Posts Tagged ‘Preparation’

In the weeks since London to Brighton I’ve only managed a handful of easy 5km runs and one 12km run. In fact I’ve drank more bottles of tequila than I’ve run long runs and I’ve eaten more pizzas than I’ve done any sort of run. That means in the last seven weeks the only real run of note I’ve done is London to Brighton. And Dublin Marathon is tomorrow.

Last weekend was a prime example of my appalling preparation for Dublin. We had some friends over on Friday night, I was making dinner and we were to watch a film, with the dinner and the film to be from the same country. My first mistake was probably choosing Mexico as the country for our themed night. I’d never drank tequila before but decided that now would be a good time to start. With shots before dinner. We were then joined by other friends just after dinner, with more booze, and the night ended many, many hours later with many, many empty bottles. A similar situation arose this Friday night  which meant that the few days before Dublin Marathon, when I should have been preparing my body for the rigours of running 26.2 miles, were spent sitting on my hole, on the couch, stuffing my face with hangover comfort food.

Friday was the first day actually that I’d felt like my old self (not my old old self, which would be bad, but my new old self, which was good). For weeks now, since London to Brighton, I’ve felt sluggish and tired, I’ve struggled to get up in the morning and I’ve had absolutely no desire to get out and train. On Friday however I woke up early, despite having a relatively late night, and all day in work I was full of beans, just feeling brimful of energy and enthusiasm for the first time in weeks. I think I may have been feeling a little too enthusiastic however and channelled all that energy in an entirely inappropriate manner. At least my pre-marathon meal was just what the doctor/nutritionist/experienced marathon runner ordered – bucket after bucket of fried chicken. Anyway, there’s very little I can do about it at this stage now other than just get out there and run tomorrow.



One of the things thats really changed in me over the last year is my sleeping habbits. I’d always been much more of a night person, someone who considered 5am late night rather than early morning. During the week I’d rarely, if ever, go to bed before midnight, oftentimes I’d be just sticking on a film then and only hitting the hay around 2am, before getting up as late as was feasibly possible. At the weekends bedtime would generally come even later, usually between 3am and 5am, though that would be extended until around 6am or so if there was a UFC on. Naturally that meant the next day, and in essence the entire weekend, was a write off, but that’s how things have been for at least the last ten or so years.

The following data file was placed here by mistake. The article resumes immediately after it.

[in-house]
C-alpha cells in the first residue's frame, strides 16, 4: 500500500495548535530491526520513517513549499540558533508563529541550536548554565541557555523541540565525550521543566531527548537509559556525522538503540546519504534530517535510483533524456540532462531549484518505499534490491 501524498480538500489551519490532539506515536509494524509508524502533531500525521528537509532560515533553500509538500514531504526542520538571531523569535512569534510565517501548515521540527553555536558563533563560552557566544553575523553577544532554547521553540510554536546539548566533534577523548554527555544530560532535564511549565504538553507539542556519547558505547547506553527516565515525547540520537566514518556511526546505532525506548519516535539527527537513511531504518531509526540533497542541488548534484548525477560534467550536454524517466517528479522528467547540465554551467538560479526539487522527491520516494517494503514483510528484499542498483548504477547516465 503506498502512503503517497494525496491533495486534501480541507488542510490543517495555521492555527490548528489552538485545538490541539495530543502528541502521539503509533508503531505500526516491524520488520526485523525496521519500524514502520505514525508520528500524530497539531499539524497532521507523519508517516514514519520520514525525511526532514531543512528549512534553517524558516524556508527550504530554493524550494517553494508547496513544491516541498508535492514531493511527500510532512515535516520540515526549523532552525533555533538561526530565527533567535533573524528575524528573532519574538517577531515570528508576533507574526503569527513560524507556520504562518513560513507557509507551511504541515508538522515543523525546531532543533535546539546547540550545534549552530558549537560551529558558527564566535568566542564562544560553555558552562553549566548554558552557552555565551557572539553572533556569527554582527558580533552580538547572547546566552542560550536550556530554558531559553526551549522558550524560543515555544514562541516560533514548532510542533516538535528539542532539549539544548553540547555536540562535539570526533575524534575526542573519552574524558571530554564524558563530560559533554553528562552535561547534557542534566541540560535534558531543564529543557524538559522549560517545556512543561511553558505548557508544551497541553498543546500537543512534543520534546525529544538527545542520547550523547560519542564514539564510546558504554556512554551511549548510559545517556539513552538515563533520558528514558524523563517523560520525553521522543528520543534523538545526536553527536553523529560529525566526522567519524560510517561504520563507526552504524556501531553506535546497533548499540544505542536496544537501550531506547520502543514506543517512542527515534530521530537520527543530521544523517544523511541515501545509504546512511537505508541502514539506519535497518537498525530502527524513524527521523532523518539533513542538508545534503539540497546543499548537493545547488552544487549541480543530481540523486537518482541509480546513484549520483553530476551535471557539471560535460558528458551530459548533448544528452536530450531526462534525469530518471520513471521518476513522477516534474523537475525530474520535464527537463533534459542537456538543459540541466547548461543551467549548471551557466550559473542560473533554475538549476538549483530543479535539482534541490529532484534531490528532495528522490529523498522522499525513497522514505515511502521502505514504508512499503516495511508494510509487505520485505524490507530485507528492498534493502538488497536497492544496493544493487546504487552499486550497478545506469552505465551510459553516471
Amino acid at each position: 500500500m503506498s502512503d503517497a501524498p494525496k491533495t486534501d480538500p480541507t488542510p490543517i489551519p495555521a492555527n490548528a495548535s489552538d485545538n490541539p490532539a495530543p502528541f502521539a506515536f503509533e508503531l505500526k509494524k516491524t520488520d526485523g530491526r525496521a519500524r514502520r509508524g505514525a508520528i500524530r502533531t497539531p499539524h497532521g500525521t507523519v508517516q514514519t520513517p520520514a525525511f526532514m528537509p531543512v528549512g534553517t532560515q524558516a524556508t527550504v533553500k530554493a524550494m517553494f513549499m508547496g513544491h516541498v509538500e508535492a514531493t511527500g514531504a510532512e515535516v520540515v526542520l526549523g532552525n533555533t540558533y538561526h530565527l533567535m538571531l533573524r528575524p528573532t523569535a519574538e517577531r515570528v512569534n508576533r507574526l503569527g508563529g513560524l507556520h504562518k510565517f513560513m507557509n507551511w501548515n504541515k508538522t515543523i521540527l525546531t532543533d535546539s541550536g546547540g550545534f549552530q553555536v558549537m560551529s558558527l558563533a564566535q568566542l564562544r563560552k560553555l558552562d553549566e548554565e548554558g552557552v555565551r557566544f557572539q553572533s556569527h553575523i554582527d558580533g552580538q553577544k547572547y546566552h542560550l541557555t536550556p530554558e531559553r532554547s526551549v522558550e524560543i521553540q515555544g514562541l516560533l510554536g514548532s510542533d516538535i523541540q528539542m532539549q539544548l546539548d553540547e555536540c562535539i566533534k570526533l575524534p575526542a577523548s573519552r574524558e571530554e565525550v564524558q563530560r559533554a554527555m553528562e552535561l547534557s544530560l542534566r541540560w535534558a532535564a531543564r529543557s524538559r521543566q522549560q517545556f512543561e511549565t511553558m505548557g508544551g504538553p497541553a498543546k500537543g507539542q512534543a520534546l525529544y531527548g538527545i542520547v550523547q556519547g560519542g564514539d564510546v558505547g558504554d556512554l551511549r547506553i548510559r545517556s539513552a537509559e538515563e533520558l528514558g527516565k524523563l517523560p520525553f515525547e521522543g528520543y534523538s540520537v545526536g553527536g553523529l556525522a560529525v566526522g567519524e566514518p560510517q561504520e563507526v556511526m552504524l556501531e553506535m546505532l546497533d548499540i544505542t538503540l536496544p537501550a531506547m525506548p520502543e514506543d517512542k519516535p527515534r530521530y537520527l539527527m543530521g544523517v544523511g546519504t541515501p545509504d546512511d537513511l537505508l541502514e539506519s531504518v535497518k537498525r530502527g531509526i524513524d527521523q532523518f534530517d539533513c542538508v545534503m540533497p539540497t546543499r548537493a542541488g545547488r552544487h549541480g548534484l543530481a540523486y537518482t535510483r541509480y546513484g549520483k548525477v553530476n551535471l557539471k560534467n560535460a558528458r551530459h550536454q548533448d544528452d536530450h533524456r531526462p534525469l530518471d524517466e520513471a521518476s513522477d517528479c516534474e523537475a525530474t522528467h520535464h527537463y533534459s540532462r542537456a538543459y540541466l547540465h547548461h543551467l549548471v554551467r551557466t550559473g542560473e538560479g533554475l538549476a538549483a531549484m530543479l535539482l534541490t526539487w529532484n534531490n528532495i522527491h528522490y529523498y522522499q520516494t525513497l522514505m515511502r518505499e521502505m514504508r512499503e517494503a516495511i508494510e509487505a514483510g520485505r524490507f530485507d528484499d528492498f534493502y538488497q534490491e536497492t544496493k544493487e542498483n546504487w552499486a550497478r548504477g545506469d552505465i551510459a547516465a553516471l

Now however I’m rarely up beyond midnight, even at the weekends. Saturday and Sunday are days for longer sessions, or races,which generally means getting up early. Our soccer season runs from September to April or May and means I’m busy every Saturday from roughly 10am to 2pm so if I want to get in a good session on a Saturday I need to do it before then. I’ve really grown to love getting up early though, having the house to myself, mooching round, making a nice pot of coffee and just relaxing before everyone else gets up. This morning, even with the clocks going forward, I was up at 7:14, even before my alarms went off. I must have been looking forward to the race more than I thought.

I had a bit of a faff around trying to locate my tyre irons but they had disappeared in the Bermuda Triangle of my boys room so I decided to just stop on the way to the race to buy some. I could have done the race without them, and the spare tubes and multi-tool I always carry. In fact I’m sure most people do. But the first races I ever did were adventure races, and in those you generally have mandatory kit to carry which often includes tubes and tools. For that kind of race it makes sense anyway, as punctures and mechanical failures are a lot more common, and you often find yourself slap bang in the middle of nowhere. Anyway, it can’t do any harm to carry just the essentials. I’m fairly certain the couple of hundred grams of extra weight isn’t going to be the reason I don’t finish in the top ten today.

I got all my gear together, double and triple checking that I had everything I could possibly need, and then went out to practice my transitions. It’s so easy to lose time in transitions with any sort of dithering or indecision, and I’m going to be slow enough as it is, so the more practice I got in the better. I used the same mock transition point out the back of my house and just practiced running in, getting everything on in the right order, cycling out before turning round, coming back in, getting changed again and running back out. After a couple of run throughs it was time to load up the car and hit the old dusty trail.